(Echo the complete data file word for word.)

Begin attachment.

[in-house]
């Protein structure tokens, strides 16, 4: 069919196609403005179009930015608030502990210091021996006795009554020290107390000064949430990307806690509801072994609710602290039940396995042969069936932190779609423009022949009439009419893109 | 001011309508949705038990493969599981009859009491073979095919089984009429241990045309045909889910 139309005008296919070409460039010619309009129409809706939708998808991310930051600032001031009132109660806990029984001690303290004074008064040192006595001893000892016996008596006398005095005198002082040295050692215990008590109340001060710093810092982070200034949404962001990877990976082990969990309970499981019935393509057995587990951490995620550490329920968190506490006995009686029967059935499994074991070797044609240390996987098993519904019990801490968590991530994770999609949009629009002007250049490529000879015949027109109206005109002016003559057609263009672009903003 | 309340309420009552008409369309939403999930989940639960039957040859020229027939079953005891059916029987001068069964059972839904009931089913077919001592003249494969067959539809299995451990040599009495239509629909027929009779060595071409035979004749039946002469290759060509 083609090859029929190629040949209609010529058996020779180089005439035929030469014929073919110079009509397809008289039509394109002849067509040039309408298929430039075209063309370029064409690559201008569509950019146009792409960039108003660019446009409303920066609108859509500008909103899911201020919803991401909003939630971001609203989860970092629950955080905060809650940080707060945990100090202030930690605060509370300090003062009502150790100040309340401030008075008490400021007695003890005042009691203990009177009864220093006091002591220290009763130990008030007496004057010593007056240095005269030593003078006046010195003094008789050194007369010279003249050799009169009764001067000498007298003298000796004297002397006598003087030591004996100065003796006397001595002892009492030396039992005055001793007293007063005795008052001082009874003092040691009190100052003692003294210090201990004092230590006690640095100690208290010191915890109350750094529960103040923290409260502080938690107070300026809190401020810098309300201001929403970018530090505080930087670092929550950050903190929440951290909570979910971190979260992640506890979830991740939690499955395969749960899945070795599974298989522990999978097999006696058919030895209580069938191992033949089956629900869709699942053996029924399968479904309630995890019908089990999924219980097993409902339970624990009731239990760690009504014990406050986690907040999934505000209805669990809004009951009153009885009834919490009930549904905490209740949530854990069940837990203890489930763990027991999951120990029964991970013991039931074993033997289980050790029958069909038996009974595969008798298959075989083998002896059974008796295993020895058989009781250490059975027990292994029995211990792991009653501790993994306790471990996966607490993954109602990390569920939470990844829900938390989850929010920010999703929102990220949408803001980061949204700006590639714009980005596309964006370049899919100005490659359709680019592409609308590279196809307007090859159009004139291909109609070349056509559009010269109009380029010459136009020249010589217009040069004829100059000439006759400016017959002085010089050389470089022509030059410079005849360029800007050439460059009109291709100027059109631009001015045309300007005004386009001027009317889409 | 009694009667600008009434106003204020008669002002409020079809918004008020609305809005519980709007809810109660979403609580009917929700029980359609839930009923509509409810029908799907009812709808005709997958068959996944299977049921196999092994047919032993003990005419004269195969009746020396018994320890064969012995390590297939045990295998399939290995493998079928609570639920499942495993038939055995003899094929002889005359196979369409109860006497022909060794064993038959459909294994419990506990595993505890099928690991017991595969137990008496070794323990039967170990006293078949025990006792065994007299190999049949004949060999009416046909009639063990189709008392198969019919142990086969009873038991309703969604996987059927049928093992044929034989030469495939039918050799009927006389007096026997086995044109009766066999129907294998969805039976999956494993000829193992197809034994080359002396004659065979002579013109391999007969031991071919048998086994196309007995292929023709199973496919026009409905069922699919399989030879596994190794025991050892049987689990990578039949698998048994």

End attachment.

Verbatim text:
[in-house]
């Protein structure tokens, strides 16, 4: 069919196609403005179009930015608030502990210091021996006795009554020290107390000064949430990307806690509801072994609710602290039940396995042969069936932190779609423009022949009439009419893109 | 001011309508949705038990493969599981009859009491073979095919089984009429241990045309045909889910 139309005008296919070409460039010619309009129409809706939708998808991310930051600032001031009132109660806990029984001690303290004074008064040192006595001893000892016996008596006398005095005198002082040295050692215990008590109340001060710093810092982070200034949404962001990877990976082990969990309970499981019935393509057995587990951490995620550490329920968190506490006995009686029967059935499994074991070797044609240390996987098993519904019990801490968590991530994770999609949009629009002007250049490529000879015949027109109206005109002016003559057609263009672009903003 | 309340309420009552008409369309939403999930989940639960039957040859020229027939079953005891059916029987001068069964059972839904009931089913077919001592003249494969067959539809299995451990040599009495239509629909027929009779060595071409035979004749039946002469290759060509 083609090859029929190629040949209609010529058996020779180089005439035929030469014929073919110079009509397809008289039509394109002849067509040039309408298929430039075209063309370029064409690559201008569509950019146009792409960039108003660019446009409303920066609108859509500008909103899911201020919803991401909003939630971001609203989860970092629950955080905060809650940080707060945990100090202030930690605060509370300090003062009502150790100040309340401030008075008490400021007695003890005042009691203990009177009864220093006091002591220290009763130990008030007496004057010593007056240095005269030593003078006046010195003094008789050194007369010279003249050799009169009764001067000498007298003298000796004297002397006598003087030591004996100065003796006397001595002892009492030396039992005055001793007293007063005795008052001082009874003092040691009190100052003692003294210090201990004092230590006690640095100690208290010191915890109350750094529960103040923290409260502080938690107070300026809190401020810098309300201001929403970018530090505080930087670092929550950050903190929440951290909570979910971190979260992640506890979830991740939690499955395969749960899945070795599974298989522990999978097999006696058919030895209580069938191992033949089956629900869709699942053996029924399968479904309630995890019908089990999924219980097993409902339970624990009731239990760690009504014990406050986690907040999934505000209805669990809004009951009153009885009834919490009930549904905490209740949530854990069940837990203890489930763990027991999951120990029964991970013991039931074993033997289980050790029958069909038996009974595969008798298959075989083998002896059974008796295993020895058989009781250490059975027990292994029995211990792991009653501790993994306790471990996966607490993954109602990390569920939470990844829900938390989850929010920010999703929102990220949408803001980061949204700006590639714009980005596309964006370049899919100005490659359709680019592409609308590279196809307007090859159009004139291909109609070349056509559009010269109009380029010459136009020249010589217009040069004829100059000439006759400016017959002085010089050389470089022509030059410079005849360029800007050439460059009109291709100027059109631009001015045309300007005004386009001027009317889409 | 009694009667600008009434106003204020008669002002409020079809918004008020609305809005519980709007809810109660979403609580009917929700029980359609839930009923509509409810029908799907009812709808005709997958068959996944299977049921196999092994047919032993003990005419004269195969009746020396018994320890064969012995390590297939045990295998399939290995493998079928609570639920499942495993038939055995003899094929002889005359196979369409109860006497022909060794064993038959459909294994419990506990595993505890099928690991017991595969137990008496070794323990039967170990006293078949025990006792065994007299190999049949004949060999009416046909009639063990189709008392198969019919142990086969009873038991309703969604996987059927049928093992044929034989030469495939039918050799009927006389007096026997086995044109009766066999129907294998969805039976999956494993000829193992197809034994080359002396004659065979002579013109391999007969031991071919048998086994196309007995292929023709199973496919026009409905069922699919399989030879596994190794025991050892049987689990990578039949698998048994």